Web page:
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Answers to Questions 1. Consolidation presents the account balances of a business combination without regard for the individual component companies that comprise the organization. Thus, no distinction can be drawn as to the financial position or operations of the separate enterprises that form the corporate structure. Without a method by which to identify the various individual operations, financial analysis cannot be well refined. The word disaggregated refers to a whole that has been broken apart. Thus, disaggregated financial information is the data of a reporting unit that has been broken down into components so that the separate parts can be identified and studied. If significant, SFAS 14 required disaggregated disclosure to describe four different aspects of a company s operations: industry segments, foreign and domestic operations, export sales, and sales to major customers. A dominant industry segment was one that made up more than 90 percent of a company s revenues, operating profit, and identifiable assets. SFAS 14's flexibility in defining industry segments opened the possibility for companies to define segments in such a way that a dominant industry segment would result. Companies with dominant industry segments were not required to provide segment disclosures, thereby limiting the potential usefulness to analysts. According to SFAS 131, the objective of segment reporting is to provide information to help users of financial statements: a. better understand the enterprise s performance, b. better assess its prospects for future net cash flows, and c. make more informed judgments about the enterprise as a whole. Defining segments on the basis of a company s organizational structure will remove much of the flexibility and subjectivity associated with defining industry segments under SFAS 14. In addition, the incremental cost of providing segment information externally should be minimal because that information is already generated for internal use. Analysts should benefit from this approach because it reflects the risks and opportunities considered important by management and allows the analyst to see the company the way it is viewed by management. This should enhance the analyst s ability to predict management actions that can significantly affect future cash flows. SFAS 131 defines an operating segment to be a component of an enterprise: a. that engages in business activities from which it earns revenues and incurs expenses, b. whose operating results are regularly reviewed by the chief operating decision maker to assess performance and make resource allocation decisions, and c. for which discrete financial information is available. Two criteria must be considered in this situation to determine an enterprise s operating segment. If more than one set of organizational units exists, but there is only one set for which segment managers are held responsible, that set constitutes the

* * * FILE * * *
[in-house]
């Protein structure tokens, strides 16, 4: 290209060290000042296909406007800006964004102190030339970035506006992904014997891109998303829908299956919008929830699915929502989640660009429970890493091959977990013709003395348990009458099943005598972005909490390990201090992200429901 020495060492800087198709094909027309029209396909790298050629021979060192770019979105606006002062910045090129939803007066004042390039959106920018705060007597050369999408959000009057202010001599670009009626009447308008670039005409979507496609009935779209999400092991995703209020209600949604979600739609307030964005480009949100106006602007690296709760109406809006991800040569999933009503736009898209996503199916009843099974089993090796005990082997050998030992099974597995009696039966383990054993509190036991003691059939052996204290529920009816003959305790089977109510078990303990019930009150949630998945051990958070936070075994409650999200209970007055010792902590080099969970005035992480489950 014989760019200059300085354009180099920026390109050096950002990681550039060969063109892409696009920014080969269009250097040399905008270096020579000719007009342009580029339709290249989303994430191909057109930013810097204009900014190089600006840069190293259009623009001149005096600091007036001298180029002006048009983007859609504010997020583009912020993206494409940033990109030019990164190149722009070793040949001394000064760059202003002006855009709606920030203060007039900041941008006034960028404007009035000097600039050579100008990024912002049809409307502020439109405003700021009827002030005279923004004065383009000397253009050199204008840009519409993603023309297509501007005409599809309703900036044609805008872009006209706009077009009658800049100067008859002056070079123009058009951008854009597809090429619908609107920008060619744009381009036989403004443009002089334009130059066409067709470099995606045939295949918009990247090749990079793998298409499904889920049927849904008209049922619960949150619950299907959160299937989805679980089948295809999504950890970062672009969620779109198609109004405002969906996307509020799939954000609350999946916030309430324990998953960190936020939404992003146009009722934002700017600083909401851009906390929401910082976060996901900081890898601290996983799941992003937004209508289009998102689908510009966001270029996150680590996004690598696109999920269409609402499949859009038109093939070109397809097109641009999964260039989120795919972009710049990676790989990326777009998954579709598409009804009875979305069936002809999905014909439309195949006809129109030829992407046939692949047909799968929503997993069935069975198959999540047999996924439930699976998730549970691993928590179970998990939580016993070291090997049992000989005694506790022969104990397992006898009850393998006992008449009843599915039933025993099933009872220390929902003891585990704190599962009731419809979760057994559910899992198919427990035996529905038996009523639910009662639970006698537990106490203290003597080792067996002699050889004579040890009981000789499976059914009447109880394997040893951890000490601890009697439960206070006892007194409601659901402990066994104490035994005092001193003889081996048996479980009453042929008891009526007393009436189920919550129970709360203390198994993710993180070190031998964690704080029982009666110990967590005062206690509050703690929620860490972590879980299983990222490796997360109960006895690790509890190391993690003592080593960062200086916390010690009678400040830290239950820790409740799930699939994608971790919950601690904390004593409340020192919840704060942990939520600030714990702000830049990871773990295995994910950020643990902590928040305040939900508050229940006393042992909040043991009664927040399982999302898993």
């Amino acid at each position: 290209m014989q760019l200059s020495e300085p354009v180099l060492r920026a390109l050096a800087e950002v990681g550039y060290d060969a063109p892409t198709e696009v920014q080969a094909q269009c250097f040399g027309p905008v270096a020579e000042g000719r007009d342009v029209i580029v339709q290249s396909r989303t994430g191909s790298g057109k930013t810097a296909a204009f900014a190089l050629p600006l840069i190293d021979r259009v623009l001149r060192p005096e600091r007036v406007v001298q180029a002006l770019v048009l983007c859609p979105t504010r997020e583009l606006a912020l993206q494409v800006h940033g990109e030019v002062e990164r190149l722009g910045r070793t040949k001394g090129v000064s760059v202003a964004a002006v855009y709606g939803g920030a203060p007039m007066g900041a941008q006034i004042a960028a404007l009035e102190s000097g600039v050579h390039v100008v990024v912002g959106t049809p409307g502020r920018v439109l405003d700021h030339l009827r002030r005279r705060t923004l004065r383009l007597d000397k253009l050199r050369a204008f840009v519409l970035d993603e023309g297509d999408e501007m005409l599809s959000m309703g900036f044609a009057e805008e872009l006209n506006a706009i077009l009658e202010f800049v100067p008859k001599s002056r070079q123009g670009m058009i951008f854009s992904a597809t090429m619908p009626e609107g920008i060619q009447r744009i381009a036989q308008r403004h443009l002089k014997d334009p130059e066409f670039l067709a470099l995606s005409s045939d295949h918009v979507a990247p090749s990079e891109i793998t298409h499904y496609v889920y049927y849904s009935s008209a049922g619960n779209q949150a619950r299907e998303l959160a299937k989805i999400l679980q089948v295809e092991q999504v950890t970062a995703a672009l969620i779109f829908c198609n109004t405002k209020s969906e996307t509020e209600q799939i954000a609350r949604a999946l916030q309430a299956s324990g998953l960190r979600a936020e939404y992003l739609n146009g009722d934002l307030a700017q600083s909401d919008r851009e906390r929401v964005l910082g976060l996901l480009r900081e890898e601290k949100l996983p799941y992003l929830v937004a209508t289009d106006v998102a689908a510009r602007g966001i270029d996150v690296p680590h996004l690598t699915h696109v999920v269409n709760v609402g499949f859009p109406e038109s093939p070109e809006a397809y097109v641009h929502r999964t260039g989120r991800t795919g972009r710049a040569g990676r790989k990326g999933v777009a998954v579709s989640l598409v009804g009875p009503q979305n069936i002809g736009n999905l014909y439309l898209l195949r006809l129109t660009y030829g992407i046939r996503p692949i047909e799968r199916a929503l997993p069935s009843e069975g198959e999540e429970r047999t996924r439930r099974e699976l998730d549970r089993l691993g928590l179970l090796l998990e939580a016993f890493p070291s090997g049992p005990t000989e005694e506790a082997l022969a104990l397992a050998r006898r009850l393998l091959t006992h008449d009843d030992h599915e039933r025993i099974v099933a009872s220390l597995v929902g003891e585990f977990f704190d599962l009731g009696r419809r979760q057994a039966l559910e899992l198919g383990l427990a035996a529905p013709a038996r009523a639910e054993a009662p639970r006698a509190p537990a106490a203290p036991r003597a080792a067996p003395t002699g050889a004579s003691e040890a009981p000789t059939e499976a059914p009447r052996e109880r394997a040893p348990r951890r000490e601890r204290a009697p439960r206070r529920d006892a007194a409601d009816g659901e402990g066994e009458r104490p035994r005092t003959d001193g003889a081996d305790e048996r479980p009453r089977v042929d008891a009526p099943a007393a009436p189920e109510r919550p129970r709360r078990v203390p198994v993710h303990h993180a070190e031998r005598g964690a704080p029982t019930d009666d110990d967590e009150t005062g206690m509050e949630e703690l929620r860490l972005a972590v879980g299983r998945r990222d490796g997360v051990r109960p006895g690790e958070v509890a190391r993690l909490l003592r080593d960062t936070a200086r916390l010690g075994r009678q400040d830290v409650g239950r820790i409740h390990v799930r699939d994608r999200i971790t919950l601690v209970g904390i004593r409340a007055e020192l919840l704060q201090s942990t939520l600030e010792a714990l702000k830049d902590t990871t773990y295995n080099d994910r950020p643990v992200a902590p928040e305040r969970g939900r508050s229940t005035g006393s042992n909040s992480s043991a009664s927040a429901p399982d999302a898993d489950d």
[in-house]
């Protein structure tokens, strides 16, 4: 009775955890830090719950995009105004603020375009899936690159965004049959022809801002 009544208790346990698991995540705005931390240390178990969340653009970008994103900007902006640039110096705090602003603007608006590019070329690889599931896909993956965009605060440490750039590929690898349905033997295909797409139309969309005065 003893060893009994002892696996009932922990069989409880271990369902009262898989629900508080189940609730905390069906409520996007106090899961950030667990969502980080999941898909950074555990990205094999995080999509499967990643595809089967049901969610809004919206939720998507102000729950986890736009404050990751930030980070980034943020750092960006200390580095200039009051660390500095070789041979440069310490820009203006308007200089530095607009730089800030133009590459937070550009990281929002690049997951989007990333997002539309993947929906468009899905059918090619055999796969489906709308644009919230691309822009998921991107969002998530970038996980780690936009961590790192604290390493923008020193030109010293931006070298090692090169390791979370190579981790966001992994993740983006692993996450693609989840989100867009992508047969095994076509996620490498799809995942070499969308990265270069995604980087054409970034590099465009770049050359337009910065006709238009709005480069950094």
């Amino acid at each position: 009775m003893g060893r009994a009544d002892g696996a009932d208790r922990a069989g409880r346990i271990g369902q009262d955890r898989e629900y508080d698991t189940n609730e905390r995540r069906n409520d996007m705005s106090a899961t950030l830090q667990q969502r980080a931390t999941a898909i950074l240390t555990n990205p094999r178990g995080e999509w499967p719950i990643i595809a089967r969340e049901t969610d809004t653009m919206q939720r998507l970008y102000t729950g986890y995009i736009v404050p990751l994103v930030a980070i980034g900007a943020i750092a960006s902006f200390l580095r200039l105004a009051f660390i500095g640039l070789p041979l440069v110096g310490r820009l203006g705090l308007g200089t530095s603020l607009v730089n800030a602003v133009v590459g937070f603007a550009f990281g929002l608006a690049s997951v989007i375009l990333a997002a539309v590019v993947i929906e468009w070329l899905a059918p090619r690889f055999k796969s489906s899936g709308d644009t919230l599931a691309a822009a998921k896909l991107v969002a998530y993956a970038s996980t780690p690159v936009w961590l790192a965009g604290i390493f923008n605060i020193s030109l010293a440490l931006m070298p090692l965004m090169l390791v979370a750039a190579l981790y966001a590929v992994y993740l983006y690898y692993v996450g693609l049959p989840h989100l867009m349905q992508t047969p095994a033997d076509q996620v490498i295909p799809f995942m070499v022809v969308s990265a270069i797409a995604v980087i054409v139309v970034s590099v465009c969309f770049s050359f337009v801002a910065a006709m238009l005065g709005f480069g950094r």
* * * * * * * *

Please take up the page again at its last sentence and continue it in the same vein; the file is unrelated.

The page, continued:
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This note was uploaded on 01/13/2011 for the course ACCT 400 taught by Professor Thomaschoikokkun during the Winter '10 term at Acton School of Business.

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